Outside of school, you can find Mendes gardening and staying active outdoors. She has gone hiking in Yellowstone, Zion and Acadia National Parks. She also is involved in the Student Association of Graduate Engineers (SAGE), which she says segwayed her into helping create JLLA.
“I used to help run SAGE, which led to my involvement with John Lof. The things that I have learned from running [JLLA], I don’t know how else I would have got that.”
In her eyes, JLLA is special because of how the program is tailored to suit the needs of each individual. She says that the structure allows for individuals to “grow how they want to grow.”
In terms of her own growth, Mendes says that helping build this program in addition to the curriculum has improved her leadership style.
“Working with a diverse group of individuals has helped me learn to accommodate different people and knowing when to draw the line,” said Mendes.
Through this unique program, Mendes has fostered relationships with engineers from other departments and built connections that she intends to maintain past graduation.
The John Lof Leadership Academy (JLLA) is persisting with the Spring 2020 curriculum- Applying Your Leadership Philosophy– and hosting a second virtual workshop during the COVID-19 pandemic via Zoom.
JLLA member I’jaaz Muhhamad planned the virtual workshop on May 15, focused on micromanagement in the context of mentorship. Five experienced women in leadership roles attended the workshop to answer questions and train members to engage with effective mentoring techniques.
“One of my main takeaways was how key communication is to getting people to listen and mentor,” said I’Jaaz. “We also learned the difference between coaching, mentoring and sponsoring other people and their specific roles in interpersonal communication and relationships when it comes to power dynamics.”
Members had two hours dedicated to understanding the nuances of leadership and how individual leadership style can be applied in an effective way. Vice President of JLLA, Stephany Santos, said that viewing leadership on a more individual level can make for more genuine and effective mentorships.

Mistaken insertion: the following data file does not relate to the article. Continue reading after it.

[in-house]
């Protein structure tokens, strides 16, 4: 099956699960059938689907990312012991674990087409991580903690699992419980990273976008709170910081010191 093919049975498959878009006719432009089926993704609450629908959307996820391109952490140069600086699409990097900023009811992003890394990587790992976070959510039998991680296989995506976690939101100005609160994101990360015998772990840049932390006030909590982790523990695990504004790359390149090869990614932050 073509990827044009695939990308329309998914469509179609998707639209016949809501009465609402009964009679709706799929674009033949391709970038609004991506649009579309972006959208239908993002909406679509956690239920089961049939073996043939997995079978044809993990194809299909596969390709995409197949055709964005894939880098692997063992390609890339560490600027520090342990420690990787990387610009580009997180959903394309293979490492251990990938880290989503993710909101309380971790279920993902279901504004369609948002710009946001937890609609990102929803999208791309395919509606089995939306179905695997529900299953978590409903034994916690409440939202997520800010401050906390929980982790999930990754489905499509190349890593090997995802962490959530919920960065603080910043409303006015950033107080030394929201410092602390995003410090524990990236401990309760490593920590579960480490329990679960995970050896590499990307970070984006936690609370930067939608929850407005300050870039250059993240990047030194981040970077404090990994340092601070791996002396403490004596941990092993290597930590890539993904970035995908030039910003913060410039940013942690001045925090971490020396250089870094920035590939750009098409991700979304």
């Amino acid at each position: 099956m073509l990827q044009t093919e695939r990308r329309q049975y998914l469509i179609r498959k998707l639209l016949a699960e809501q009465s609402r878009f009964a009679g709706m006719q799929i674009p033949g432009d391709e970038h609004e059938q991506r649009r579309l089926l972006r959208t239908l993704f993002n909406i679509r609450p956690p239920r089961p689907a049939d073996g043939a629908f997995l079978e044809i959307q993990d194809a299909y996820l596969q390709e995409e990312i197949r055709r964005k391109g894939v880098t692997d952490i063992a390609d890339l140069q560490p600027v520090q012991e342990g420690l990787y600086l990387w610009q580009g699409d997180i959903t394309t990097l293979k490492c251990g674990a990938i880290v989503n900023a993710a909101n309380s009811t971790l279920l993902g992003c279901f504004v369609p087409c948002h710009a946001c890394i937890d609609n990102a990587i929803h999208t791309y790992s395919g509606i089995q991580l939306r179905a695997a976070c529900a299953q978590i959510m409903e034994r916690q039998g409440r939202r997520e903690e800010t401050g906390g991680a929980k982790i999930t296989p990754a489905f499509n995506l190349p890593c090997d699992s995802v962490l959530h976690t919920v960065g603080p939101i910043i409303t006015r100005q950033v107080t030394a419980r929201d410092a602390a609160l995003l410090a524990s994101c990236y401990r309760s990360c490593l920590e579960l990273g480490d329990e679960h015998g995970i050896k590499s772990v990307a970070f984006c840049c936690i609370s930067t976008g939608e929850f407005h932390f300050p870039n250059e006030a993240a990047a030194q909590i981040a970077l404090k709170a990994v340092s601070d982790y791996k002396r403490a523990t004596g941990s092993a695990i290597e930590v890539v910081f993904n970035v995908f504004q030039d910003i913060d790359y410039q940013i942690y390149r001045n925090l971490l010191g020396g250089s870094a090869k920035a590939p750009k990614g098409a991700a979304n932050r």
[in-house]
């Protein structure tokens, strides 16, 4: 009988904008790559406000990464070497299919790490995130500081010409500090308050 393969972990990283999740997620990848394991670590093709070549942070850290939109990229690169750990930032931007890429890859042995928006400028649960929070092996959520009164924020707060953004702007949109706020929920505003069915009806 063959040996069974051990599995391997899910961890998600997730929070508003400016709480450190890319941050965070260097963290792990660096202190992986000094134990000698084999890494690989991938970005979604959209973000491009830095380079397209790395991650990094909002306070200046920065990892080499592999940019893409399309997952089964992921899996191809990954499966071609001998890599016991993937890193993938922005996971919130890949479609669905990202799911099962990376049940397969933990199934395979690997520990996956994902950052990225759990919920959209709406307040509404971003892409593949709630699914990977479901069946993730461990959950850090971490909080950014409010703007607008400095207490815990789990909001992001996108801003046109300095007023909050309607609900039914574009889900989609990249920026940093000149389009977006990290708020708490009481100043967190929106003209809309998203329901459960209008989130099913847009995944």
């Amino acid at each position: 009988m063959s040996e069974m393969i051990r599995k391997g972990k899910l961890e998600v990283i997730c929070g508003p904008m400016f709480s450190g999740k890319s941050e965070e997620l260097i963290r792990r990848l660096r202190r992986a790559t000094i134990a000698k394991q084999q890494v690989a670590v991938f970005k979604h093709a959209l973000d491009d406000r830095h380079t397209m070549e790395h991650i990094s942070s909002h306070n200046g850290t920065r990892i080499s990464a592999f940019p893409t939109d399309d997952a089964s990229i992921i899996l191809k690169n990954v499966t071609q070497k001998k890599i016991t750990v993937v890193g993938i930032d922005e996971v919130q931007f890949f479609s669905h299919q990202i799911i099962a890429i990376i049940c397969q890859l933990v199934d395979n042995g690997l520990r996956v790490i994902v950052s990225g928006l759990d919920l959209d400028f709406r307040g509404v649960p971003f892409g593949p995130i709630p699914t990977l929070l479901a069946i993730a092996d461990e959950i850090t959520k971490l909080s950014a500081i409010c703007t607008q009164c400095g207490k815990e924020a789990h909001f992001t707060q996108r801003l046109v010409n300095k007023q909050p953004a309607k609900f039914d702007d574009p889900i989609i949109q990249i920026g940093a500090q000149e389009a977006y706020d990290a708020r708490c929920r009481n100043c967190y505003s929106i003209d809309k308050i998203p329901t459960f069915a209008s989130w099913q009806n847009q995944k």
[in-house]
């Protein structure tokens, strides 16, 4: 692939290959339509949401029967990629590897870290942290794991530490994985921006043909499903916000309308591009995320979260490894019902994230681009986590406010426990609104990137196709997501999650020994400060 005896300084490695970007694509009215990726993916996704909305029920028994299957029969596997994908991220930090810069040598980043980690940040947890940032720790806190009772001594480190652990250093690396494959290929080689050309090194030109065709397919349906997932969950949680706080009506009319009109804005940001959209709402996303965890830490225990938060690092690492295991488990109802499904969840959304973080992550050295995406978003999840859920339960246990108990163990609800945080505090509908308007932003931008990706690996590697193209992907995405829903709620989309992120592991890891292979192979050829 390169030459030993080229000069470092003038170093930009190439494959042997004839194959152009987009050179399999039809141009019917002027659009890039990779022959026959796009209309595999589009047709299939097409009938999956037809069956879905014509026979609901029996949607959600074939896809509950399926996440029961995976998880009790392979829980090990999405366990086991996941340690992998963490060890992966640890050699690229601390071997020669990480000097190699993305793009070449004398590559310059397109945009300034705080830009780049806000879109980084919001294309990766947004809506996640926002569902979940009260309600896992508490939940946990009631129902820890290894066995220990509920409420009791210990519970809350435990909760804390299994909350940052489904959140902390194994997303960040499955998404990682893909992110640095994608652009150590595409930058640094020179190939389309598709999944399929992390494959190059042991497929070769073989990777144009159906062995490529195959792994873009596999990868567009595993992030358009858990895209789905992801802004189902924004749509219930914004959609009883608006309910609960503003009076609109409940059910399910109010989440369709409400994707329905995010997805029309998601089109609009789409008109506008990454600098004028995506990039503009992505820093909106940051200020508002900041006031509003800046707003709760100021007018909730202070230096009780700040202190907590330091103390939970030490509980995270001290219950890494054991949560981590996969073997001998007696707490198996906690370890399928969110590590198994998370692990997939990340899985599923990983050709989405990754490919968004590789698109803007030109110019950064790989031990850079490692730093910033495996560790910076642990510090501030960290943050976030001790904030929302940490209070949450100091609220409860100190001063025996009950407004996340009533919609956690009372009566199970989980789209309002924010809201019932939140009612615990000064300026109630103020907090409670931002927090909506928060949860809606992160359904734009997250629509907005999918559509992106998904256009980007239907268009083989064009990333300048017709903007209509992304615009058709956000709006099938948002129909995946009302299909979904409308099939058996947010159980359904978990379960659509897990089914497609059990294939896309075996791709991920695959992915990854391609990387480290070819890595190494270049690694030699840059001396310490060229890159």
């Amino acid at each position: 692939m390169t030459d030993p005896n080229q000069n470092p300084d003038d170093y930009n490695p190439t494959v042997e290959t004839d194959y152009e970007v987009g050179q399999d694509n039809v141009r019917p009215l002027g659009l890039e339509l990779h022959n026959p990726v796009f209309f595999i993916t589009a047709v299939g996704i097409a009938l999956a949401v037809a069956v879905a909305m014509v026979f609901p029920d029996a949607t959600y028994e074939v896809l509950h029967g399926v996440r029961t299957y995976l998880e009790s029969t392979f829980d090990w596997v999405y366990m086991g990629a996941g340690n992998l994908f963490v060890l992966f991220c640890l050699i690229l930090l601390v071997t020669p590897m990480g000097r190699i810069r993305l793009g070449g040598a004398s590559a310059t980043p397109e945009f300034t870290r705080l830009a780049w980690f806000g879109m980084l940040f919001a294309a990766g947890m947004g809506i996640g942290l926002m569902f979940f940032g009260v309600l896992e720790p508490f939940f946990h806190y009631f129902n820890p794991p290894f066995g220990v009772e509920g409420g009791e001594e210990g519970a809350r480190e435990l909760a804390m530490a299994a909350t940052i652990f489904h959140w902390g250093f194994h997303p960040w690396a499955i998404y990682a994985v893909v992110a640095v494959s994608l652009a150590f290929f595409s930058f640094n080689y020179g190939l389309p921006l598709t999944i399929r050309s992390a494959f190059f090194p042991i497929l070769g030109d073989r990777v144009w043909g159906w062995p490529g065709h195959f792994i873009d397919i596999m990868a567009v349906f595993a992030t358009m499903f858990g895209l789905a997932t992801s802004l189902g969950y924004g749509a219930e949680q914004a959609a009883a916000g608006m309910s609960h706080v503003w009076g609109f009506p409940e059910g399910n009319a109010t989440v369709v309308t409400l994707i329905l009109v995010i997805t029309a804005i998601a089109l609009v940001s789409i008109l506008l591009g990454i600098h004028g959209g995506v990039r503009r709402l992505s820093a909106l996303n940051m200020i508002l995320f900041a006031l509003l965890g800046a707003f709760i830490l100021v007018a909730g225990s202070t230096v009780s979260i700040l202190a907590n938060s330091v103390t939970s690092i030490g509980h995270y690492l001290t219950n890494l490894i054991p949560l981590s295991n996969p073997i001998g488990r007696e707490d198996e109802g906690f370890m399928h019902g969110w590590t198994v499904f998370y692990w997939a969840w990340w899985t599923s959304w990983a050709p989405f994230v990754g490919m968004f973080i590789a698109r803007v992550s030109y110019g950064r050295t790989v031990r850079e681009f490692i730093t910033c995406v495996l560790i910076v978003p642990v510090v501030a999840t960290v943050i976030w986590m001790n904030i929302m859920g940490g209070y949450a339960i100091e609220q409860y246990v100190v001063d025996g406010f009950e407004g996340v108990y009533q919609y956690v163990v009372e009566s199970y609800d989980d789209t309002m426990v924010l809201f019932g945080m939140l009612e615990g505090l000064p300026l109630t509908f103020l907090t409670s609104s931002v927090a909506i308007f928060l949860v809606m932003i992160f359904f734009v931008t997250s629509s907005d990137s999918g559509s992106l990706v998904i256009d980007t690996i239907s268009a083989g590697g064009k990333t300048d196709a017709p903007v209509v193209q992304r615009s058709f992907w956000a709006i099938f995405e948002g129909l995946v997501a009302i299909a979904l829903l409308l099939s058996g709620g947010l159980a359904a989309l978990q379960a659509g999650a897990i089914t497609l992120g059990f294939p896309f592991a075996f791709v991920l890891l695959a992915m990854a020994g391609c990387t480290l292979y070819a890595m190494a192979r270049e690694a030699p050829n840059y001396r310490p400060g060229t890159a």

Having leaders from both academia and industry provided insight into how these skills apply to their individual career goals. Muhhamad emphasized understanding “how to lead is never really about the leader; it’s about how the mentee is retaining the information given, if they even want to receive that information.”
JLLA President Randi Mendes lauded the guest speakers, because “one of the big things [JLLA is] trying to do is to develop the individual leader and help each person develop their strengths to be the leader they want to be,” she said. “This program aims to overcome the cookie-cutter version of what a leader is or should be.”
Leila Daneshmandiis a fifth-year Ph.D. candidate in Biomedical Engineering and a member of JLLA’s inaugural cohort. Her dissertation is centered on the development of biomaterials to repair and regenerate bone tissue.
Leila is also a student entrepreneur and the co-founder and COO of Encapsulate, a start-up that is developing automated precision diagnostics for personalized cancer therapy. Encapsulate has won numerous awards, and was most recently awarded the prestigious 2019 International Space Station U.S. Laboratory and Boeing “Technology in Space” Prize for $500,000 and the opportunity to conduct research projects onboard the International Space Station (ISS).
She says that building her own company has been based on collaborative teamwork and through combining her background on tissue generation, with her co-founders on anti-cancer drugs and delivery systems.
Being a member of JLLA has taught Leila to better navigate through her leadership role both within her company and also as a Ph.D. student.
“We’ve started this business and are continually growing. We’ll hire people in the near future and so it’s really important for us to learn leadership skills not only in terms of running the business but also in terms of our team and creating a positive culture for our employees.”